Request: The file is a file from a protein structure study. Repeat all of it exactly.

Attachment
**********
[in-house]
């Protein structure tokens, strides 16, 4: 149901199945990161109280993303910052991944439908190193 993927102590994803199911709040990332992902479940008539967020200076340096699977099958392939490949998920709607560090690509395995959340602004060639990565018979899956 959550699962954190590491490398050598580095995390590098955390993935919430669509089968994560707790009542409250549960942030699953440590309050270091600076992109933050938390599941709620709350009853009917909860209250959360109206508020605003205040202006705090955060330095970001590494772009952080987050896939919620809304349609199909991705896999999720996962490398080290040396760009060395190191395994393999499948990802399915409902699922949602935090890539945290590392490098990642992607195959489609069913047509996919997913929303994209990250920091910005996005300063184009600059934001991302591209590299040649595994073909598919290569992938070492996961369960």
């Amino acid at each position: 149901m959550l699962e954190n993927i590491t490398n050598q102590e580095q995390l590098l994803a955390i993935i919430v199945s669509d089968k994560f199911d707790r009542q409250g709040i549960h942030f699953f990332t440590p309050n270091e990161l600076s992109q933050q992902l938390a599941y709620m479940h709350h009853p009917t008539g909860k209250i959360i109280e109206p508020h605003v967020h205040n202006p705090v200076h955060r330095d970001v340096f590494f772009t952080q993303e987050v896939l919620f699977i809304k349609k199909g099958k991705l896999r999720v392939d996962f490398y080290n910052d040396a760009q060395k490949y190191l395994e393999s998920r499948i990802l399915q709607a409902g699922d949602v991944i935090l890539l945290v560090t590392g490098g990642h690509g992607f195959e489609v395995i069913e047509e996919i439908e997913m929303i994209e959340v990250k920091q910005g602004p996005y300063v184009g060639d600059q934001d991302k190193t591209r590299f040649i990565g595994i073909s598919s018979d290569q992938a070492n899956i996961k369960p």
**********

[in-house]
């Protein structure tokens, strides 16, 4: 149901199945990161109280993303910052991944439908190193 993927102590994803199911709040990332992902479940008539967020200076340096699977099958392939490949998920709607560090690509395995959340602004060639990565018979899956 959550699962954190590491490398050598580095995390590098955390993935919430669509089968994560707790009542409250549960942030699953440590309050270091600076992109933050938390599941709620709350009853009917909860209250959360109206508020605003205040202006705090955060330095970001590494772009952080987050896939919620809304349609199909991705896999999720996962490398080290040396760009060395190191395994393999499948990802399915409902699922949602935090890539945290590392490098990642992607195959489609069913047509996919997913929303994209990250920091910005996005300063184009600059934001991302591209590299040649595994073909598919290569992938070492996961369960």
């Amino acid at each position: 149901m959550l699962e954190n993927i590491t490398n050598q102590e580095q995390l590098l994803a955390i993935i919430v199945s669509d089968k994560f199911d707790r009542q409250g709040i549960h942030f699953f990332t440590p309050n270091e990161l600076s992109q933050q992902l938390a599941y709620m479940h709350h009853p009917t008539g909860k209250i959360i109280e109206p508020h605003v967020h205040n202006p705090v200076h955060r330095d970001v340096f590494f772009t952080q993303e987050v896939l919620f699977i809304k349609k199909g099958k991705l896999r999720v392939d996962f490398y080290n910052d040396a760009q060395k490949y190191l395994e393999s998920r499948i990802l399915q709607a409902g699922d949602v991944i935090l890539l945290v560090t590392g490098g990642h690509g992607f195959e489609v395995i069913e047509e996919i439908e997913m929303i994209e959340v990250k920091q910005g602004p996005y300063v184009g060639d600059q934001d991302k190193t591209r590299f040649i990565g595994i073909s598919s018979d290569q992938a070492n899956i996961k369960p």